Can we already agree that 2020 will go down as one of the most challenging, most difficult and likely even worst years of our lives? I’m on board with that … but certainly not yet ready to give up on 2020. We still have nearly eight full months to pull this thing out of the dumpster and turn a sow’s ear into a silk purse. We’d be fools, quitters and defeatists if we didn’t try.

Every day I get calls from all corners of the fishing industry — retailers, wholesalers, manufacturers, guides, tournament anglers — and every day I get asked the same questions.

  1. “What’s happening out there?”
  2. “How’s the industry doing?”
  3.  “What are you hearing?”
  4.  “Have you heard …?”

Well, in order, my answers are:

(1) There’s a lot happening out there — too much to put into one simple, straightforward answer. It seems that people are fishing in pretty good numbers … at least where they’re allowed to fish. Fortunately, states offering limited or restricted opportunities are opening up, and it’s getting easier to go fishing. Perhaps there will be consequences for the officials that closed fishing or made it more difficult. Maybe it made sense in some places — I don’t know — but where it didn’t….

(2) Most of the industry is suffering a great deal. Sales are down, supply chains are disrupted, key personnel have been furloughed (or worse), some retailers and manufacturers will never reopen their doors. But online sales are up by several multiples of what they usually are. Retailers who effectively embraced e-commerce are now reaping those rewards and are staying viable. Some are making a go of it through online or phone sales and curbside pickup. It’s a mixed bag, but these are extremely challenging times.

(3) What has not slowed during the pandemic is the rumor mill. It has doubled production during what has otherwise been a “down-time.” Rumors of manufacturers shutting down their operations abound, as do rumors of giant companies buying big companies and big companies buying little companies.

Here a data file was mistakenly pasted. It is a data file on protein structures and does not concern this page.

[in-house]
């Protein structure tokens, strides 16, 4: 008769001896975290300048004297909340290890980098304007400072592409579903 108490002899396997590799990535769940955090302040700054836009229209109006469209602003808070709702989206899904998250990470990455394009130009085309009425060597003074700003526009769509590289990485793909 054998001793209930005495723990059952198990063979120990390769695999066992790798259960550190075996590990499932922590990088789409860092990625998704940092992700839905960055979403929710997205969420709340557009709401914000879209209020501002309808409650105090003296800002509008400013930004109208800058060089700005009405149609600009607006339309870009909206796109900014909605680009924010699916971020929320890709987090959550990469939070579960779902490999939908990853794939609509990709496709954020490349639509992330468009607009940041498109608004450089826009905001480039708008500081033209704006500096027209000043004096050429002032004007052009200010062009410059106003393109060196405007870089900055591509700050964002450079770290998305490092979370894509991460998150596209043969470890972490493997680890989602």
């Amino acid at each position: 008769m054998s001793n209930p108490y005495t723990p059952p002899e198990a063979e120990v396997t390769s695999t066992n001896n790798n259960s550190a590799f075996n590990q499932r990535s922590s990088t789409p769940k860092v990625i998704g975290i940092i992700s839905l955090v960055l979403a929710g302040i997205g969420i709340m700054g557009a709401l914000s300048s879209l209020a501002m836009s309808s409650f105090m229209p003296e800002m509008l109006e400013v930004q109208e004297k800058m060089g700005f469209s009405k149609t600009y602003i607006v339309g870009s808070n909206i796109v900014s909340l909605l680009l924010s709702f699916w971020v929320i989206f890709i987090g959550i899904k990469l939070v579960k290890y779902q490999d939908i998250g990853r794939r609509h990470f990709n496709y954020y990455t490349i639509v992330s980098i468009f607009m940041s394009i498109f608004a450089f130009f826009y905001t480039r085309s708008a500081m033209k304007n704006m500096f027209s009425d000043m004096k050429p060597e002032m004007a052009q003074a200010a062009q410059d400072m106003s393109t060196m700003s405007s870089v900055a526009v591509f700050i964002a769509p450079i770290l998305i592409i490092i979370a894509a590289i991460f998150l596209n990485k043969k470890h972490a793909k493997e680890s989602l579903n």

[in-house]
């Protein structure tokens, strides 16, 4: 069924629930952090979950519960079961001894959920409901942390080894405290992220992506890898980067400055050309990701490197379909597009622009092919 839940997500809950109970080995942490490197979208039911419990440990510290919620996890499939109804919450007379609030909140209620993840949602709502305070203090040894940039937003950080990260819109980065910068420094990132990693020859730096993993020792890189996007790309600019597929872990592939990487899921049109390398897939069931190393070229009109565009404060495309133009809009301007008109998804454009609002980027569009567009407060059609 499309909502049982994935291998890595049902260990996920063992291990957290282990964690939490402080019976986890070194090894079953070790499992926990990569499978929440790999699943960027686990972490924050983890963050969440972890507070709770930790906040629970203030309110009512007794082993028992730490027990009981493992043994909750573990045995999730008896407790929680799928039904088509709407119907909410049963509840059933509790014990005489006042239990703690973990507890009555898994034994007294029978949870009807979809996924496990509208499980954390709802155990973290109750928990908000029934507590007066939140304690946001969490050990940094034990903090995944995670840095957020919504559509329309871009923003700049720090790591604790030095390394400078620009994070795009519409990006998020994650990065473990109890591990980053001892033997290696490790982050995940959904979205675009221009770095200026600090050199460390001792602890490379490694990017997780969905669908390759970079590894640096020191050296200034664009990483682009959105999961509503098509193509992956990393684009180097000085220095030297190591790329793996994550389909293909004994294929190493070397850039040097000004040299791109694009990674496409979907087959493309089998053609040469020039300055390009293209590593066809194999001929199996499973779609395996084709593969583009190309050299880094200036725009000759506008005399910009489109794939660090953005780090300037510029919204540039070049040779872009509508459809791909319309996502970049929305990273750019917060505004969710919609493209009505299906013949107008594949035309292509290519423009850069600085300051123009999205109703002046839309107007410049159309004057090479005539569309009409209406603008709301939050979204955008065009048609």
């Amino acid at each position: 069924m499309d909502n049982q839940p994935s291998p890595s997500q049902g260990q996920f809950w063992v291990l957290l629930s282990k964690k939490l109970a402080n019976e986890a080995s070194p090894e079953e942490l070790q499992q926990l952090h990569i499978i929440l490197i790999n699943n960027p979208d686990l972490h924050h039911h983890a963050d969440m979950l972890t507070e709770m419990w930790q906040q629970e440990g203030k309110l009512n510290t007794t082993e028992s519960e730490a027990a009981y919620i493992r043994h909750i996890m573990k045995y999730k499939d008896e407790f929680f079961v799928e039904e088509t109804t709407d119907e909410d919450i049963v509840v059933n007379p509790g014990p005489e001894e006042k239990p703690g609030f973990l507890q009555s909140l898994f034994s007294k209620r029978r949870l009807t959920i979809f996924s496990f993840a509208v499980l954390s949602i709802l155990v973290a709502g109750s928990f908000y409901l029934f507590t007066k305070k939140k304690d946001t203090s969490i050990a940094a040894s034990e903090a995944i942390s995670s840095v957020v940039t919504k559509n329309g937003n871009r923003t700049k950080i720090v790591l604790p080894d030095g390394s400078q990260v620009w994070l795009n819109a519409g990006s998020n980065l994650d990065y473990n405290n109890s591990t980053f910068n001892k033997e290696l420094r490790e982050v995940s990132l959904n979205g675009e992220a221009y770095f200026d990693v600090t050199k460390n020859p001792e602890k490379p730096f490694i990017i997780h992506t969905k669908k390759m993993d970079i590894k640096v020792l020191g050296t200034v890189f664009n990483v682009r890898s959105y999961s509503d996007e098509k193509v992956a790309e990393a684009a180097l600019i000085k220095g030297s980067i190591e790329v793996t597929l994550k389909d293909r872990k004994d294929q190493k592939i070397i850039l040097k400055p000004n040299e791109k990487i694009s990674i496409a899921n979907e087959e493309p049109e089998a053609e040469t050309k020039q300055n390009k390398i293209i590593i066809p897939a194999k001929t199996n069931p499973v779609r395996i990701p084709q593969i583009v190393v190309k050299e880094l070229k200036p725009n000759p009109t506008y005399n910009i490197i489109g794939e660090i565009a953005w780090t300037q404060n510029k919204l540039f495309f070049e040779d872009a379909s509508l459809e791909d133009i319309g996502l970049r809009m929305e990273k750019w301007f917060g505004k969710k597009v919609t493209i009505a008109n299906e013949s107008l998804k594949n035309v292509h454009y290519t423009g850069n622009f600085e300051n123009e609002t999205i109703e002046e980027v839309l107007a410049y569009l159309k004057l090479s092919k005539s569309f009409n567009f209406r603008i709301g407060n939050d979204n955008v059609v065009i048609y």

Count on the strong finding ways to capitalize on their strength during these times. This is not evil or even unfortunate, nor should it be condemned. We all work and want to be the best versions of ourselves and for our efforts to succeed. To criticize the strong is to admit to being weak. Let’s have none of that.

The one thing I know about rumors is that they’re not true … until they are. In the fishing industry, it seems that a rumor needs to fly around for a few weeks or months until some variation of it — barely recognizable from the original — actually materializes and comes true.

I’ve chased these rumors many times, asked those “in-the-know” what’s going on and have mostly learned that the people who tell you they know the facts are just pretending to be in the loop. The folks at the highest levels — the ones who make the decisions — tend to be pretty tight-lipped.

The best confirmation of a rumor comes in the form of a press release. As the dust settles from COVID-19, I expect we’ll see quite a few.

And I hope that the releases address the elephant in the room — that the industry has taken a blow and that everyone needs a little understanding … a little help. Without it, the road back will be much harder.

(4) Yes, I heard that rumor. It’s not true … at least not yet.